Note that in the Or-Elimination (∨e) Schematic Pattern above,
assumptions `Y11`

and `Y21`

must be the first proof step in
their corresponding sub-proof.

However, `Y1K`

and `Y2K`

do not have to be the last proof
step. This allows the same sub-proofs to be used to “extract”
different claims (for example, see
logika-examples/src/programming/conditional-1.logika’s lines#43-44;
note that “ore” is an alias for ∨e).

Justification of conditional-1.logika’s line#44 leverages the following Logika alternative pattern for ∨e.

```
X. P ∨ Q …
Y1. {
Y11. P assume
…
Y1K. R1 …
…
}
Y2. {
Y21. Q assume
…
Y2K. R2 …
…
}
Z. R ∨e X Y1 Y2 // R ≡ R1, if R1 ≡ R2
// R ≡ R1 ∨ R2, otherwise
```

That is, the Alternative Or-Elimination (∨e) Schematic Pattern actually introduces a disjunction!

Note that this pattern is not so useful if
`Y11 ≡ Y1K`

(thus, `P ≡ R1`

) and
`Y21 ≡ Y2K`

(thus, `Q ≡ R2`

),
because then `R ≡ P ∨ Q`

, which is `X`

’s claim
(however, it is still a valid deduction).

```
just : // …
| '→i' sNUM // Implication-Introduction
```

```
X. {
X1. P assume
…
XK. Q …
…
}
Z. P → Q →i X // R ≡ P → Q
```

```
just : // …
| '→e' rNUM rNUM // Implication-Elimination
```

```
X. P → R …
Y. P …
Z. R →e X Y
```

```
just : // …
| '¬i' sNUM // Negation-Introduction
```

```
X. {
X1. P assume
…
XK. ⊥ …
…
}
Z. ¬P ¬i X // R ≡ ¬P
```

```
just : // …
| '¬e' rNUM rNUM // Negation-Elimination
```

```
X. P …
Y. ¬P …
Z. ⊥ ¬e X Y // R ≡ ⊥
```

```
just : // …
| '⊥e' rNUM // ⊥-Elimination
```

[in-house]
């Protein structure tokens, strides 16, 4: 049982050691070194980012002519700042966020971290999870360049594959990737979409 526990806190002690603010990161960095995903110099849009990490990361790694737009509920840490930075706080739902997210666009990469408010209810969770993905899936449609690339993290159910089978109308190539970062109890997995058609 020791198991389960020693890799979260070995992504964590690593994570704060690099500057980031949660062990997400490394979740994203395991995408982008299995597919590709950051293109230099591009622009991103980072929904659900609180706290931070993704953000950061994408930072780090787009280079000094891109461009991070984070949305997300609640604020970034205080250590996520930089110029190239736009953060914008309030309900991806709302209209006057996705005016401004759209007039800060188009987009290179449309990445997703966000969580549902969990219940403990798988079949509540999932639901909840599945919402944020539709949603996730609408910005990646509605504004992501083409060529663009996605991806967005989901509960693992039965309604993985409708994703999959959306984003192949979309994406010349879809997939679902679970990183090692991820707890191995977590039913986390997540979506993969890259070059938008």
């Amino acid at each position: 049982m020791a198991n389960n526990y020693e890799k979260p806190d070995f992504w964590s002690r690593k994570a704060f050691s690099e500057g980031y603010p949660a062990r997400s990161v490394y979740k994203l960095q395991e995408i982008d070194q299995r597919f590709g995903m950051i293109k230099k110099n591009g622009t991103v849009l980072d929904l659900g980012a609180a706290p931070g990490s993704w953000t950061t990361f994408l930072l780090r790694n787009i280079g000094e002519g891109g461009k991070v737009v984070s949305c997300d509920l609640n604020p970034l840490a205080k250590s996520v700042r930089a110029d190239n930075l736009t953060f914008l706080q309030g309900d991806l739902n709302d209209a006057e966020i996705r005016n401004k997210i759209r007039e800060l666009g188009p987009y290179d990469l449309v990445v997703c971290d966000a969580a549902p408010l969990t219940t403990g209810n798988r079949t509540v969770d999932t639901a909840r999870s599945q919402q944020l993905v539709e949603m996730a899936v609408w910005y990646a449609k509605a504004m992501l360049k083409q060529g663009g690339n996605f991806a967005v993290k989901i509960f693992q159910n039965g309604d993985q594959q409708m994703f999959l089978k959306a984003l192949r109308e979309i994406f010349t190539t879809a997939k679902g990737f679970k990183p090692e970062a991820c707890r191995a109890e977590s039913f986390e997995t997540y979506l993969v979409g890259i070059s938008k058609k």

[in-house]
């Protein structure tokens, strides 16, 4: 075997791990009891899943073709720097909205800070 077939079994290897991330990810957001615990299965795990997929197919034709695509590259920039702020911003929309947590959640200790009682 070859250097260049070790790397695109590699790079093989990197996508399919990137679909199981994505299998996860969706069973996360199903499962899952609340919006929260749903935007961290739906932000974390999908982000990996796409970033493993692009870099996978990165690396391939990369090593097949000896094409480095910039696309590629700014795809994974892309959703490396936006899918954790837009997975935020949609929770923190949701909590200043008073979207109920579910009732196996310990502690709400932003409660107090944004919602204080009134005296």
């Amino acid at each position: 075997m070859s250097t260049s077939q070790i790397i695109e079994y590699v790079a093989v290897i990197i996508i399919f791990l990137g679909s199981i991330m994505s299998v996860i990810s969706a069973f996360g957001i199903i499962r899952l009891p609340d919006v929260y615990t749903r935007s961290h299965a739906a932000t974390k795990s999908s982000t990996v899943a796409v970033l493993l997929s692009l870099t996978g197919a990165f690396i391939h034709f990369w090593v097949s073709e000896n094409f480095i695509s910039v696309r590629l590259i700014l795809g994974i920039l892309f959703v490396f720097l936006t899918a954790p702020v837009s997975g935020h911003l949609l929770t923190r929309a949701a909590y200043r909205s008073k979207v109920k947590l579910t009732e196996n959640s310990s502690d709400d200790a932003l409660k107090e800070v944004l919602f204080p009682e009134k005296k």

```
X. ⊥ …
Z. R ⊥e X // R can be anything
```

```
just : // …
| 'pbc' sNUM // Proof-by-Contradiction
```

```
X. {
X1. ¬R assume
…
XK. ⊥ …
…
}
Z. R pbc
```

```
propositional: sequent proof // newlines are treated as whitespaces until start of proof
sequent : claimList? // premises
'⊢' // turnstile ("turn-the-style"), can also use '|-' for '⊢'
claimList // conclusions
| claim* // premises
HLINE // HLINE is three or more dashes '-'
claim+ // conclusions
claimList : claim ( ',' claim )*
proof : '{'
proofStep+ // separated by newline(s)
'}'
proofStep : regularStep
| subProof
regularStep : rNUM '.' claim just // rNUM is NUM, distinguished for readability of just arguments later
subProof : sNUM '.' // sNUM is NUM, distinguished for readability of just arguments later
'{'
assumeStep // separated by newline(s)
proofStep* // separated by newline(s)
'}'
assumeStep : rNUM '.' claim 'assume'
claim : '⊤' // true literal, can also use 'T' or 'true' for '⊤' (also apply in just)
| '⊥' // false literal, can also use 'F', 'false', or '_|_' for '⊥' (also apply in just)
| ID // identifier
| '(' claim ')' // parenthesized claim expression
| '¬' claim // negation, can also use 'not', 'neg', ''!', or '~' for '¬' (also apply in just)
| claim '∧' claim // conjunction/and, can also use '&', 'and', or '^' for '∧' (also apply in just)
| claim '∨' claim // disjunction/or, can also use '|', 'or', or 'V' for '∨' (also apply in just)
| claim '→' claim // implication, can also use '->' or 'implies' for '→' (also apply in just)
just : 'premise'
| '∧i' rNUM rNUM // And-Introduction
| '∧e1' rNUM // And-Elimination1
| '∧e2' rNUM // And-Elimination2
| '∨i1' rNUM // Or-Introduction1
| '∨i2' rNUM // Or-Introduction2
| '∨e' rNUM sNUM sNUM // Or-Elimination
| '→i' sNUM // Implication-Introduction
| '→e' rNUM rNUM // Implication-Elimination
| '¬i' sNUM // Negation-Introduction
| '¬e' rNUM rNUM // Negation-Elimination
| '⊥e' rNUM // ⊥-Elimination
| 'pbc' sNUM // Proof-by-Contradiction
```